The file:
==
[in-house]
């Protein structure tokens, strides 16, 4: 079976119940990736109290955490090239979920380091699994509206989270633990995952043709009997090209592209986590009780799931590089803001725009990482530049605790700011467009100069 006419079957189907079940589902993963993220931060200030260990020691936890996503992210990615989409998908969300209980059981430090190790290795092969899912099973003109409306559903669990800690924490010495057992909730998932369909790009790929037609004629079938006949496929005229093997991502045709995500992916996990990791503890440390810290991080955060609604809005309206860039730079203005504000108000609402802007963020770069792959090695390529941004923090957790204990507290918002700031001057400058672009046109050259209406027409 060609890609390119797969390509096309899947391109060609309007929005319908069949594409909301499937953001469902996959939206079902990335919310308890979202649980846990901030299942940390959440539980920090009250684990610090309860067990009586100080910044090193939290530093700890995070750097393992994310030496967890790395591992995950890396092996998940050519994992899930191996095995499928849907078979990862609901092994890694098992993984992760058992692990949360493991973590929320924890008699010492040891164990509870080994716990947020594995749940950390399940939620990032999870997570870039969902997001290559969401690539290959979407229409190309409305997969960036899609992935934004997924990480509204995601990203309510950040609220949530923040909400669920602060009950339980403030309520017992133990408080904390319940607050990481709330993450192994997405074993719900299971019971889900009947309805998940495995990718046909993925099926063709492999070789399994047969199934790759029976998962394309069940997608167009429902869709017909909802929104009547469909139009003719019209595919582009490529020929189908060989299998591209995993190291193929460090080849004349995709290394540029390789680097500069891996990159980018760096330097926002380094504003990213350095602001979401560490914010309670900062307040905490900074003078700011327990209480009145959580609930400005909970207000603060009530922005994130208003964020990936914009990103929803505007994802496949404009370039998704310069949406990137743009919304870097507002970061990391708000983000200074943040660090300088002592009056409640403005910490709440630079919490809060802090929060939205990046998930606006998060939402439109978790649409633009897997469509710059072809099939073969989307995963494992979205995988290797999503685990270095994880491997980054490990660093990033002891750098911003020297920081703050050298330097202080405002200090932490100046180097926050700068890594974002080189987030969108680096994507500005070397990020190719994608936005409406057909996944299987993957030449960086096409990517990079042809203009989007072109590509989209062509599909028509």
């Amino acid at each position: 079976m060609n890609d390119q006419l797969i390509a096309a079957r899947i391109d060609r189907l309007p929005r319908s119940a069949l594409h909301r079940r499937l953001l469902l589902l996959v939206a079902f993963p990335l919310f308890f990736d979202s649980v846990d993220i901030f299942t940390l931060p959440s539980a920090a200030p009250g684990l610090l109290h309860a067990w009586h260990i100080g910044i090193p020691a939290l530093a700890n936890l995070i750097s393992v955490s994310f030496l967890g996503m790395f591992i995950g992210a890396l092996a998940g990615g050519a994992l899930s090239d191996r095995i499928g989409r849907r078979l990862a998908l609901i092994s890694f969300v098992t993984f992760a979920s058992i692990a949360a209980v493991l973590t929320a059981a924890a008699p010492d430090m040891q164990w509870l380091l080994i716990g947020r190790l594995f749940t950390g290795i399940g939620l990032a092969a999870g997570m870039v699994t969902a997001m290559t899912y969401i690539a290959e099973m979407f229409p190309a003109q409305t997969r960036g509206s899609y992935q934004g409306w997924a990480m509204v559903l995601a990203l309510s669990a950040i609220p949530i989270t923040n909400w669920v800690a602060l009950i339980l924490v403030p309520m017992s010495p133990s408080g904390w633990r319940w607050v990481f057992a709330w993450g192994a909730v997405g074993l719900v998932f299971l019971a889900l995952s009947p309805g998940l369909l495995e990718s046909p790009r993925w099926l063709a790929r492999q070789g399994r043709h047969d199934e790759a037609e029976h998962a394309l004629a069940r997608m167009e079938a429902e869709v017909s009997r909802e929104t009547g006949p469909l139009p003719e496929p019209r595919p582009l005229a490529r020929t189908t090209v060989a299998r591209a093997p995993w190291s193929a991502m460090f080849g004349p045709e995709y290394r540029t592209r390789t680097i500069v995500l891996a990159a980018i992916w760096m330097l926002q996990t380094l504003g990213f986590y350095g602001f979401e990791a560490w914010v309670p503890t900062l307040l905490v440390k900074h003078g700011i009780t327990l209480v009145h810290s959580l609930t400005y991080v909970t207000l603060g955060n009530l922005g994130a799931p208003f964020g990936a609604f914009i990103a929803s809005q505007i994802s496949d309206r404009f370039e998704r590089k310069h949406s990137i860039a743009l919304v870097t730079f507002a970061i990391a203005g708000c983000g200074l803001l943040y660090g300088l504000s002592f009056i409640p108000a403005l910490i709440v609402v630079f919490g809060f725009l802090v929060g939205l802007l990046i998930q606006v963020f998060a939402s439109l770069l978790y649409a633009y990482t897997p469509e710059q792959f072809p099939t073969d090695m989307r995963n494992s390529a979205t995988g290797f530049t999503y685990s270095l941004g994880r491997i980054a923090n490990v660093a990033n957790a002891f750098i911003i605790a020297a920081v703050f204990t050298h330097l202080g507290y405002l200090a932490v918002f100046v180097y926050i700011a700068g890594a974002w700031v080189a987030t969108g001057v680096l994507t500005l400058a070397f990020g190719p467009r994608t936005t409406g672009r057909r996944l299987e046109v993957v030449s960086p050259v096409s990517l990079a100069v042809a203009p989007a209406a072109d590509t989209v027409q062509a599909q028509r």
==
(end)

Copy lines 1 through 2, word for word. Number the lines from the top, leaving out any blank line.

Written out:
[in-house]
């Protein structure tokens, strides 16, 4: 079976119940990736109290955490090239979920380091699994509206989270633990995952043709009997090209592209986590009780799931590089803001725009990482530049605790700011467009100069 006419079957189907079940589902993963993220931060200030260990020691936890996503992210990615989409998908969300209980059981430090190790290795092969899912099973003109409306559903669990800690924490010495057992909730998932369909790009790929037609004629079938006949496929005229093997991502045709995500992916996990990791503890440390810290991080955060609604809005309206860039730079203005504000108000609402802007963020770069792959090695390529941004923090957790204990507290918002700031001057400058672009046109050259209406027409 060609890609390119797969390509096309899947391109060609309007929005319908069949594409909301499937953001469902996959939206079902990335919310308890979202649980846990901030299942940390959440539980920090009250684990610090309860067990009586100080910044090193939290530093700890995070750097393992994310030496967890790395591992995950890396092996998940050519994992899930191996095995499928849907078979990862609901092994890694098992993984992760058992692990949360493991973590929320924890008699010492040891164990509870080994716990947020594995749940950390399940939620990032999870997570870039969902997001290559969401690539290959979407229409190309409305997969960036899609992935934004997924990480509204995601990203309510950040609220949530923040909400669920602060009950339980403030309520017992133990408080904390319940607050990481709330993450192994997405074993719900299971019971889900009947309805998940495995990718046909993925099926063709492999070789399994047969199934790759029976998962394309069940997608167009429902869709017909909802929104009547469909139009003719019209595919582009490529020929189908060989299998591209995993190291193929460090080849004349995709290394540029390789680097500069891996990159980018760096330097926002380094504003990213350095602001979401560490914010309670900062307040905490900074003078700011327990209480009145959580609930400005909970207000603060009530922005994130208003964020990936914009990103929803505007994802496949404009370039998704310069949406990137743009919304870097507002970061990391708000983000200074943040660090300088002592009056409640403005910490709440630079919490809060802090929060939205990046998930606006998060939402439109978790649409633009897997469509710059072809099939073969989307995963494992979205995988290797999503685990270095994880491997980054490990660093990033002891750098911003020297920081703050050298330097202080405002200090932490100046180097926050700068890594974002080189987030969108680096994507500005070397990020190719994608936005409406057909996944299987993957030449960086096409990517990079042809203009989007072109590509989209062509599909028509």